These sharks are so prolific at the moment (and again I have lived here my whole life and have only seen two) that some guys have begun to target them. The usual man to thresher shark encounter in this area involves a salmon fisherman trolling big sardine baits and hooking into a juvenile that quickly breaks the line, not by strengh, but by slicing up the line with their big long tail. They use this tail to rip through schools of bait, doing damage to whatever is in front of them with a similar posture to a scorpion, then returning and eating whichever bait fish were stunned or injunred by the whipping tail - not unlike king salmon who use the same basic attck, but use their open toothy mouths.

Some thresher sharks have been landed but this is rare and they are typicaly quite small. Anglers who are targeting them now have found that the best way to get one of these critters is by trolling a big marlin or wahoo type plug or Magnum Rapala on a 5'-8' wire leader made of 90lb sevenstrand on the same kind of high capacity trolling outfit you would use when searching for albacore.

So far, the biggest landed in the bay was 35lbs and it took a jumbo trolled herring just off Alcatraz. The same boat reported losing one that they believed to be over 100lbs just off Yellow Bluff that same day. In the ocean, I know of one fish over 80lbs taken on a Magnum Rapala near Duxbury Reef and another that was released after being measured against the boat. That fish is the largest reported so far, having a body of about 8ft for a total of 14 ft with its tail. These amazing sharks are often described as the best eating of all sharks.

(ed note - fishing for sharks has obvious inherent dangers, both in the catch and handling of these fish. We recommend you fish with an experienced angler or research the topic thoroughly before attempting this.)

If all of this stuff is to intense and you want to take it easy, try fishing with Berkely Gulp Sand Sorms, 2-3 inch Curly Tail Grubs in smoke, rootbeer, motor oil, white, or chartreuse, or simply soak live sand crabs at Stinson Beach for big redtail perch and barred surf perch. Some of these have run so big that they have been caught on 8" striper plugs.

Freshwater fishing is not quite as hot as salt but there are fish to be caught.

Bon Tempe will kick out trout on Power Bait and Power Nuggets or pink Berkley Gulp Worms. The effective tactics have changed since spring, of course - you need to tie leaders that are 3-4 ft long and use a 3/4oz eggsinker so as to get the bait out as far and deep as possible. Try to fish the steepest banks you can find or near the outflow pump when it is activated and pumping water up from Alpine Lake.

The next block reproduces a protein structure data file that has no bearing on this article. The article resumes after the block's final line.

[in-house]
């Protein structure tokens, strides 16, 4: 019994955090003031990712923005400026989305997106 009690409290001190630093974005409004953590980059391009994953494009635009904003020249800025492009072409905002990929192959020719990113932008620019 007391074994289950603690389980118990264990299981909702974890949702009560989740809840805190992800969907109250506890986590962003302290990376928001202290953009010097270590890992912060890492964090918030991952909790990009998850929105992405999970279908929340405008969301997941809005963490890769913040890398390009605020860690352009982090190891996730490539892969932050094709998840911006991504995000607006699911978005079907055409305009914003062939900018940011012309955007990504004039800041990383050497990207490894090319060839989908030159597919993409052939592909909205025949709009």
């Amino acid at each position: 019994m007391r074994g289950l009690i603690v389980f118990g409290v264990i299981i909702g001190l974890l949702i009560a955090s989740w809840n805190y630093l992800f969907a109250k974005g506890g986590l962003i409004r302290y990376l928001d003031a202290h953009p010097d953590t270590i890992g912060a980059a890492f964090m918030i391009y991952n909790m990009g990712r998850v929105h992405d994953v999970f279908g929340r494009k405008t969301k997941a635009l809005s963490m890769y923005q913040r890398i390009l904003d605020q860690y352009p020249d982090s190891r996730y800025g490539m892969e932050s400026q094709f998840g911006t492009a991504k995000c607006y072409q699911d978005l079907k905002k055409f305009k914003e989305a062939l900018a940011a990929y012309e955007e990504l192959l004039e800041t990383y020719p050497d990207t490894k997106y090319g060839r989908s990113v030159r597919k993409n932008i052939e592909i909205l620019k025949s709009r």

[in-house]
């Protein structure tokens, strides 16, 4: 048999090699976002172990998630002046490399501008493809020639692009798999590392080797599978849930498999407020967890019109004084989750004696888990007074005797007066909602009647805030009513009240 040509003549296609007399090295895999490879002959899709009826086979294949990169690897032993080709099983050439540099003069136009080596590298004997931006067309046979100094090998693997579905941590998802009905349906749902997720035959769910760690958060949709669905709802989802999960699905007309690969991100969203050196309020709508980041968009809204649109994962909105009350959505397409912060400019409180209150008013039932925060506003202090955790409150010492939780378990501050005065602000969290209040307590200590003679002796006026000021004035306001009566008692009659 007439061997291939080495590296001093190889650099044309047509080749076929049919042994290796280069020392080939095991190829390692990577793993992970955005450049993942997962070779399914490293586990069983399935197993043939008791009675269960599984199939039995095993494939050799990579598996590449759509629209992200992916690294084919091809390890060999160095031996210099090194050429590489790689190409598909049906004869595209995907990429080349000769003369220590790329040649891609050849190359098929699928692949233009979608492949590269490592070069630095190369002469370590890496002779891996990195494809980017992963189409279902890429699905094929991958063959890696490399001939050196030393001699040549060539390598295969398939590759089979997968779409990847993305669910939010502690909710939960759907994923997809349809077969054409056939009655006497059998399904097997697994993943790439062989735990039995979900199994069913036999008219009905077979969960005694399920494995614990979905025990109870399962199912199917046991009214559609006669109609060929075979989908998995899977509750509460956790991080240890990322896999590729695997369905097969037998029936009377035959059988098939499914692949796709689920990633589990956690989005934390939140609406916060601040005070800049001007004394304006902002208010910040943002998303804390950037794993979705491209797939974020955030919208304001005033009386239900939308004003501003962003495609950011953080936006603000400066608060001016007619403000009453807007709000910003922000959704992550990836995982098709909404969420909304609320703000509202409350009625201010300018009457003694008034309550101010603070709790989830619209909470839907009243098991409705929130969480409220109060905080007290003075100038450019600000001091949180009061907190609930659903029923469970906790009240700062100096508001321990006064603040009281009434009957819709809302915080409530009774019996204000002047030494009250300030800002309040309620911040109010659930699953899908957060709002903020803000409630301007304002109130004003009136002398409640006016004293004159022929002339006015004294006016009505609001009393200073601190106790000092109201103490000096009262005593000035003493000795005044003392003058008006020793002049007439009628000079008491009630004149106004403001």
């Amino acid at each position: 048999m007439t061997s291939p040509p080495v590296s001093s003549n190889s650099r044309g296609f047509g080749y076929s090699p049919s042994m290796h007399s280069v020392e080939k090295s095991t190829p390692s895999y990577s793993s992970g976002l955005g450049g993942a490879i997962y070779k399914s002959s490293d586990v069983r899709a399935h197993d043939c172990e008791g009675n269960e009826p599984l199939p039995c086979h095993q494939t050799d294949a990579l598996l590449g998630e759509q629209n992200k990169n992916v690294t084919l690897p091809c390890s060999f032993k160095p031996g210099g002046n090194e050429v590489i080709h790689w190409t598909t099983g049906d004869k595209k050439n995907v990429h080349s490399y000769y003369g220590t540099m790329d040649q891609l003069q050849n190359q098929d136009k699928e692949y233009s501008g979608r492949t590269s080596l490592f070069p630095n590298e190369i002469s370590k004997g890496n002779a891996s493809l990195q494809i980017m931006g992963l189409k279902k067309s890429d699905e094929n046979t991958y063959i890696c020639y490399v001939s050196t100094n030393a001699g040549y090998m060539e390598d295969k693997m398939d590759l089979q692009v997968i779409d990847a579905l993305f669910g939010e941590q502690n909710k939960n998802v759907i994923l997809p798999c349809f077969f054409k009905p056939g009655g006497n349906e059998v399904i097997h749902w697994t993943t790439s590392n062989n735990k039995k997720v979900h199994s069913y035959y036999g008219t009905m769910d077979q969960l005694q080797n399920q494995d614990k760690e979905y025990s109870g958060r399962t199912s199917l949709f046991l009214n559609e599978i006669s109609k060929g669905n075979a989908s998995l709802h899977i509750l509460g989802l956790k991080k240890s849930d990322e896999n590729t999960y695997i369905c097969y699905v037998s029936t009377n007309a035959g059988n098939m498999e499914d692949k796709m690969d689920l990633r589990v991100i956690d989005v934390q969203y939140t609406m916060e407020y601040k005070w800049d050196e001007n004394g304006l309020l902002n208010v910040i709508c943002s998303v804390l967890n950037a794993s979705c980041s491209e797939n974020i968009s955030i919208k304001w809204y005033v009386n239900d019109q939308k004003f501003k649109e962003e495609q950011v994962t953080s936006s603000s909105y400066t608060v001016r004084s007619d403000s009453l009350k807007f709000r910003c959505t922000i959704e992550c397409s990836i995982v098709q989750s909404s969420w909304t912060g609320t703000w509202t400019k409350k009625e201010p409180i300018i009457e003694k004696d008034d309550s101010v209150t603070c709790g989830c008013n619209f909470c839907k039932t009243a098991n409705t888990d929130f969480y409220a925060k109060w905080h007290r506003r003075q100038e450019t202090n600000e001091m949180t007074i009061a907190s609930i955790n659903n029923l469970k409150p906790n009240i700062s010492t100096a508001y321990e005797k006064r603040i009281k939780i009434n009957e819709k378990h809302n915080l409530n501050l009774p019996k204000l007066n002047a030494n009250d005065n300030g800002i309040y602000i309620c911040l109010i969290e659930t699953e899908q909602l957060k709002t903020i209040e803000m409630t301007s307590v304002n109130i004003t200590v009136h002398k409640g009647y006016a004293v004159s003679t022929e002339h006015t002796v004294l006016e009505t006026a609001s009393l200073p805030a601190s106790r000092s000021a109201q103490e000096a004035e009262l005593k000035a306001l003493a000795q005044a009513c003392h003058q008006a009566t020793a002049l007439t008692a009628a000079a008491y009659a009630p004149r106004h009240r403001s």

Smallmouth Bass are also there but you have to work for them. For best results, target steep shorelines at dawn with topwater baits like the Ima Skimmer or jerk baits like the Lucky Craft Pointer 100 in Ghost Minnow. Once the sun is up you either drop shot 4.5" finesse worms, or you fish a 1/2-3/4 oz Jig Monster Chaos football head jig with a double tail grub trailer slowly on deep water points. Best colors are green pumpkin watermelon, P.B.J., bludgeon, hell hound, and cold water craw.

You can take the same approach to Alpine Lake for smallies and largemouth, but also try throwing 5-6 inch senkos rigged wacky in watermelon w/black flake, or green pumpkin w/black flake. Kent Lake can be fished in this same manor as well but the bite should be a whole lot better. At Kent, add swimbaits and crank baits to your arsenal. Look for wood cover that is still submerged especialy if it spans across shallow and deep water.

With all three lakes it pays to keep moving. The harder you have to work to get to the good spots the better those spots will be. While you will find that once the sun is on the water the reaction bite (i.e. - topwater, crankbaits, jerkbaits, and swimbaits) will mostly shut down, and the majority of bites will come on jigs and plastics, there is an exception: wind.

When the afternoon wind gets going and it lasts for more than a few minutes than no matter how much direct sunlight hits the water, the surface chop makes it impossible for birds to hunt fish and the bass go on the bite with confidence. best baits for afternoon wind are spinnerbaits, either 3/8 or 1/2 oz with tandem blades, or double willow blades like the Hildenbrandt blade series or Persuader. Whites or white chartreuse or good but the Hildenbrandt in bluegill, or alewife are even better. Nicasio is pretty tough (and low) right now but after the Marin Bass Club Derby there on Sunday there will be a full report.

Names of Note: I wanted to give some credit here to Jeff Russell who is fishing a junior pro tournament this week, we wish him good luck. Jigmonster pro Chris "Flipper" Franks garnered some serious ink with a big article in the Marin Independant Journal about himself and his pro bass career.

Marin IJ Photo

Finally, a huge thanks and vote of respect goes out to the park rangers who acted when I complained to them about poaching and other abuses reported and encountered at Lake Nicasio - they followed through by reporting to the Marin County Sheriff and vigorously enforcing the law and regulations, ensuring a fair and quality fishing experience for those who follow the rules. Thanks a lot guys! I am proud have such standup rangers out here, we are lucky we have you.